An ignition interlock device is a mechanism that is attached to your vehicle's ignition. It is like a breathalyzer to the extent you blow into it, and you must blow into it before your car will start. If the device detects the presence of any amount of alcohol (even below the legal limit) the car will not start. Certain devices are also equipped to generate a report of any failed tests to your probation department or the court.

(6) What is SR-22 insurance?

SR-22 auto insurance is "high risk" automobile insurance that must be purchased for a minimum of 36 consecutive months. This is required by Washington law if you want to drive again.

(7) What is the "legal limit" in Washington?

The "legal limit" refers to the per se BAC that is considered intoxicated driving in Washington. For ordinary drivers 21 and older, the per se limit is 0.08% BAC. This means that a driver with a BAC of 0.08% or higher will be assumed to be intoxicated and can be arrested.

This number changes if you are under 21 and charged with DUI. The legal limit for a driver under the age of 21 is 0.02%. Even a single beer can put a person over this legal limit. Many if not most underage drivers will not feel intoxicated or even "buzzed" at this point, but it is still illegal to drive and a DUI charge may result.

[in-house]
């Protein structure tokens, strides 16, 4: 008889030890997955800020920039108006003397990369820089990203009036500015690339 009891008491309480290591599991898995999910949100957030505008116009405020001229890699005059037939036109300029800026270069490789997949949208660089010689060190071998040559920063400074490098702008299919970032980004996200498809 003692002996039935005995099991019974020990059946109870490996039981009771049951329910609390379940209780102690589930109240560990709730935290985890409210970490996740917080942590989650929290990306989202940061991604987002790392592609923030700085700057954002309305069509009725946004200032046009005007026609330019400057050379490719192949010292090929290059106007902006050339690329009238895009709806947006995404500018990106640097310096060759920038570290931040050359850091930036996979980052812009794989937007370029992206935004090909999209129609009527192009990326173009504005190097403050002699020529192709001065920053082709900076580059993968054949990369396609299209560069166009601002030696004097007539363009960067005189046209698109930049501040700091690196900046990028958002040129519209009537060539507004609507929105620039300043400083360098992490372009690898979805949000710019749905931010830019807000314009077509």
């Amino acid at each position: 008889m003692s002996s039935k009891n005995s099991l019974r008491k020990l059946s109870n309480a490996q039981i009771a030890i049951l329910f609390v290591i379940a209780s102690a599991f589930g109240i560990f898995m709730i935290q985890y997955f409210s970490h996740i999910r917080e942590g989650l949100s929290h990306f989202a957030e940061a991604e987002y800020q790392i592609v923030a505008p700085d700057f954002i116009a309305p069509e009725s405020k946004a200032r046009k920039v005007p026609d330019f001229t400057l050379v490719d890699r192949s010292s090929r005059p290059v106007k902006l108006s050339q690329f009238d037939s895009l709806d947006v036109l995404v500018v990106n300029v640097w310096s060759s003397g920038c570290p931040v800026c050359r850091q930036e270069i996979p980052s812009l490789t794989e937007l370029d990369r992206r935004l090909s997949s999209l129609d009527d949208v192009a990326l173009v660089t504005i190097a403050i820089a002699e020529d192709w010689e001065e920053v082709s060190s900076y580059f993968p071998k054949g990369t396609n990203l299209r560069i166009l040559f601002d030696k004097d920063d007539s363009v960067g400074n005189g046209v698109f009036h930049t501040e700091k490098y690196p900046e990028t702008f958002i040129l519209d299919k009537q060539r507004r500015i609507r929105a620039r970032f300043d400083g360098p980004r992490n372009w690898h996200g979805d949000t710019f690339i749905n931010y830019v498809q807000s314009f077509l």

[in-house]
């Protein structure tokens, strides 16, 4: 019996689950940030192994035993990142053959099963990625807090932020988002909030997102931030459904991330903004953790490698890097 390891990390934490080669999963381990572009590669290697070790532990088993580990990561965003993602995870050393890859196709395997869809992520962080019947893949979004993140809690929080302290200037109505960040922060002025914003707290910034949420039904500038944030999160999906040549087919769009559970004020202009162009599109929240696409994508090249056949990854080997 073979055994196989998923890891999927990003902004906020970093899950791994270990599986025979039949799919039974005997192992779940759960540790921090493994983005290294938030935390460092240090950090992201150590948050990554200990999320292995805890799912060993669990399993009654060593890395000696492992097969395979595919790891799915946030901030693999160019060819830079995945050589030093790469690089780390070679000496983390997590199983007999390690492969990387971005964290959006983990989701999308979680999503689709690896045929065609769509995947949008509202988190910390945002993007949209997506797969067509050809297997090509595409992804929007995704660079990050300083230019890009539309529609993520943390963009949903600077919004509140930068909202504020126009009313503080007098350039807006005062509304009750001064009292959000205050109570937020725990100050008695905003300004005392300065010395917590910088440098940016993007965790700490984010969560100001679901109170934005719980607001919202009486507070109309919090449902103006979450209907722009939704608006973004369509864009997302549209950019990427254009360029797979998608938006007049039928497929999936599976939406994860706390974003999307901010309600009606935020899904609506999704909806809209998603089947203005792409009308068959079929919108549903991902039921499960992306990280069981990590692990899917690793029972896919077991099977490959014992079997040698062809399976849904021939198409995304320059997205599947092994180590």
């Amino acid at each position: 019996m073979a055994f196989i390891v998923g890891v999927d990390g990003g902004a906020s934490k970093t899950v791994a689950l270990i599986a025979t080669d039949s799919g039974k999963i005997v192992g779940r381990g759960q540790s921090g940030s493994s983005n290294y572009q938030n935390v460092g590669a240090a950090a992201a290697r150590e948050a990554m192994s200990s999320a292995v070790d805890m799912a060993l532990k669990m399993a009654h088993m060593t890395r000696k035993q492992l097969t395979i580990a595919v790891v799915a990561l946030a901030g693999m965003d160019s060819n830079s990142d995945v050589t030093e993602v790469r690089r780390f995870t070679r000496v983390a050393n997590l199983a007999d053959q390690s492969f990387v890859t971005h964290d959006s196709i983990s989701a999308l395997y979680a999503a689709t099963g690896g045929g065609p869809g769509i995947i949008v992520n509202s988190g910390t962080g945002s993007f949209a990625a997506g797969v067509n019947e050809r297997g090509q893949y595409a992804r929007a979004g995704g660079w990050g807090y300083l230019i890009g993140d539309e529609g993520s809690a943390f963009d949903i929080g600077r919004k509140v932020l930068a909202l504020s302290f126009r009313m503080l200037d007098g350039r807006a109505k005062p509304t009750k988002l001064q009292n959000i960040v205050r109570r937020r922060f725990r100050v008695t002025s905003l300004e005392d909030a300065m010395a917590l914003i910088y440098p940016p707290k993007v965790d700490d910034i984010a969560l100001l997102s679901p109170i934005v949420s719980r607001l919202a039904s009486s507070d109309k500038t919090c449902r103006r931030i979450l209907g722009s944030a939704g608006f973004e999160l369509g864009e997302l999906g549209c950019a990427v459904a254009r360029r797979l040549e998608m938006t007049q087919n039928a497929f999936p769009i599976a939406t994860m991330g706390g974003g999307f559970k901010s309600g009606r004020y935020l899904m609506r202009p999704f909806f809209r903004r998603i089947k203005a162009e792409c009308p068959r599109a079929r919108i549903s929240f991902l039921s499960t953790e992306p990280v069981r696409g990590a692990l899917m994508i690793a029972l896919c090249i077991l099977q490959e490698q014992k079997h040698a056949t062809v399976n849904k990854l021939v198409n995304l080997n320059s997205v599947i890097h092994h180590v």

If a person has a commercial driver's license and is 21 or over, the legal limit is 0.04%.

(8) Can I be arrested if my breath test was under the legal limit?

Yes. While the legal limit is the BAC at which a person is presumed to be intoxicated, an officer can make an arrest for intoxicated driving even if the person is under the legal limit. A law enforcement officer can make personal observations of signs that you may be intoxicated. If there is then any amount of alcohol in your system or the officer suspects you were using drugs, you could be arrested for DUI.

(9) Can I be arrested for driving under the influence of drugs?